02/07/2008, 00.00
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The Maronite bishops are worried: "There is disagreement on everything"

Today the secretary of the Arab League returns for a mission that appears to be extremely difficult. The initiative, which all formally support, is in danger of not even reaching the first stage, or the election of Sleiman as head of state.

Beirut (AsiaNews) - "People are disagreeing over everything" and "constitutional institutions are being blocked": in this climate, described in this way yesterday by the Maronite bishops, Arab League secretary Amr Moussa returns to Beirut this afternoon in a difficult, if not desperate, attempt to find a solution to the Lebanese crisis. 

The situation, in the description that the Maronite bishops gave of it at the end of their monthly meeting, is extremely worrying. "There have been several attempts to paralyse the army and to thwart the role of the Church. This is part of the plan aimed at emptying Lebanon and driving its youth to emigrate". "Paralysing government decisions inflicts damage on citizens and their rights," the bishops added. 

Moussa returns to Beirut in this context.  He has already said that he will re-propose the so-called Arab initiative, the proposal approved at the Arab League headquarters: to elect the head of the army, Michel Sleiman, as president of the republic, to form a national unity government, and to draft new electoral laws. 

The project has been formally approved by the majority and the opposition.  But the latter of these, furious over the "clarifications" and conditions, have practically rejected it.  Beginning with the request - which they continue to advance - to have the 11 ministers in the next government that would permit them to block any decision of the executive branch. Moussa's clarification that the initiative does not admit an absolute majority or a "third block", because in the crisis "there must be no winners or losers", didn't help at all.  "We cannot let go of the power of the veto", Michel Aoun repeated yesterday evening. Aoun is a staunch ally of the opposition led by Hezbollah.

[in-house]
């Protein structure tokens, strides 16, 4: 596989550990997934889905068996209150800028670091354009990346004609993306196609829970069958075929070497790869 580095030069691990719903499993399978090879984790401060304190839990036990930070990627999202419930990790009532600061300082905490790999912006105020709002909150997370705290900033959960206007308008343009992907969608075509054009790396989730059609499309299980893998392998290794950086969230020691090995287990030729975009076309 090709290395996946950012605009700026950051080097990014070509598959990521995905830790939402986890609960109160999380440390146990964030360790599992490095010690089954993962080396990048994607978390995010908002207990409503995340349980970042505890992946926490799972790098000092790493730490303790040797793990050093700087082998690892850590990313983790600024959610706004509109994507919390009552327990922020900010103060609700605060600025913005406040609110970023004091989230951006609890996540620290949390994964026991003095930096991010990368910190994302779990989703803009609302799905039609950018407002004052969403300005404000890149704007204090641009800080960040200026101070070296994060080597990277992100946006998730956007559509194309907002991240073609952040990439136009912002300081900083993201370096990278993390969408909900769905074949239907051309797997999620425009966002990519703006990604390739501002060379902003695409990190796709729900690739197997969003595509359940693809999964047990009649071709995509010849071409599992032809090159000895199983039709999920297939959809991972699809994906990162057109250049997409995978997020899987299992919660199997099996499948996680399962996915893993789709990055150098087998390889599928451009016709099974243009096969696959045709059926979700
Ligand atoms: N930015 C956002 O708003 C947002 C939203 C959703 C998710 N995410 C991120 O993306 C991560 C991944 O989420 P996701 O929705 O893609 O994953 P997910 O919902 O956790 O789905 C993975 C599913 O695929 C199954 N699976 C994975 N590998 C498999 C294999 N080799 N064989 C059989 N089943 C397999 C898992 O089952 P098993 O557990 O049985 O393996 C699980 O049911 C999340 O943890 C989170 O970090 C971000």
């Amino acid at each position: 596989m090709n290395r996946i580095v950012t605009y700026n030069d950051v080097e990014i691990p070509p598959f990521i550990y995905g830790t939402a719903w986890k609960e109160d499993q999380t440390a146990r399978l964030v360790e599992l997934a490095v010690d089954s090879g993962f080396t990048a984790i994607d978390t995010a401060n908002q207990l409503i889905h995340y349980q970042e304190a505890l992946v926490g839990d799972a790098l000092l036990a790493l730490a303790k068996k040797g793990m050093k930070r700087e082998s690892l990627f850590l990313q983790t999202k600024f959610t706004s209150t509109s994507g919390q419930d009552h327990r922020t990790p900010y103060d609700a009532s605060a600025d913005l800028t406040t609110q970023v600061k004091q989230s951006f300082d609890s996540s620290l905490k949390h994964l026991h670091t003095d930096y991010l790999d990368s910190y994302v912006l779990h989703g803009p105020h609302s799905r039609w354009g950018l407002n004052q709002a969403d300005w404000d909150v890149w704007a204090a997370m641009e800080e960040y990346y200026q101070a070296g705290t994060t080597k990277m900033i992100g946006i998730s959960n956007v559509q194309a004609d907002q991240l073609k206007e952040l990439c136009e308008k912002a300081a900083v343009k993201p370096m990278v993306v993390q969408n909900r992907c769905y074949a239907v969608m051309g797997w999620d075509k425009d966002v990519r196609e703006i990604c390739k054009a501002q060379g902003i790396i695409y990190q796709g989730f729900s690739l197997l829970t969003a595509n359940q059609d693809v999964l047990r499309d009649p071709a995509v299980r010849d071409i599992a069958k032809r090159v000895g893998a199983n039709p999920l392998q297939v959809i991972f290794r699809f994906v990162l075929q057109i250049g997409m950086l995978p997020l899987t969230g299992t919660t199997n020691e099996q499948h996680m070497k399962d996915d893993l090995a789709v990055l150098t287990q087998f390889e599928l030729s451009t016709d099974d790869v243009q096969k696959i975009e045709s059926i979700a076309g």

Aoun then repeated that he continues to see himself as a possible presidential candidate, and still proposes electing a president for a limited term of just a couple of years.  This idea, together with Hezbollah's request for further investigations and severe punishment of the members of the military involved in the bloody incidents of last week, seem to be in reality an attempt to scuttle Sleiman's candidacy - which everyone continues to support, at least formally.  Even Syria, according to Moussa, has given "encouraging" signals. 

But for Samir Geagea, head of the Lebanese armed forces, the real interest of Damascus is "to block everything in order to prevent clearing the way for the international tribunal", which is charged with judging those thought responsible for the assassination of former prime minister Rafik Hariri and is likely to hold Syria itself accountable

And precisely in the name of Rafik Hariri, the Lebanese parliamentary majority has called for a demonstration on February 14th, the third anniversary of the attack.  The first demonstration against the assassination forced Syria to withdraw from Lebanon; this one, in the end, may be intended to prevent Syrian forces from returning, possibly in a disguised form.

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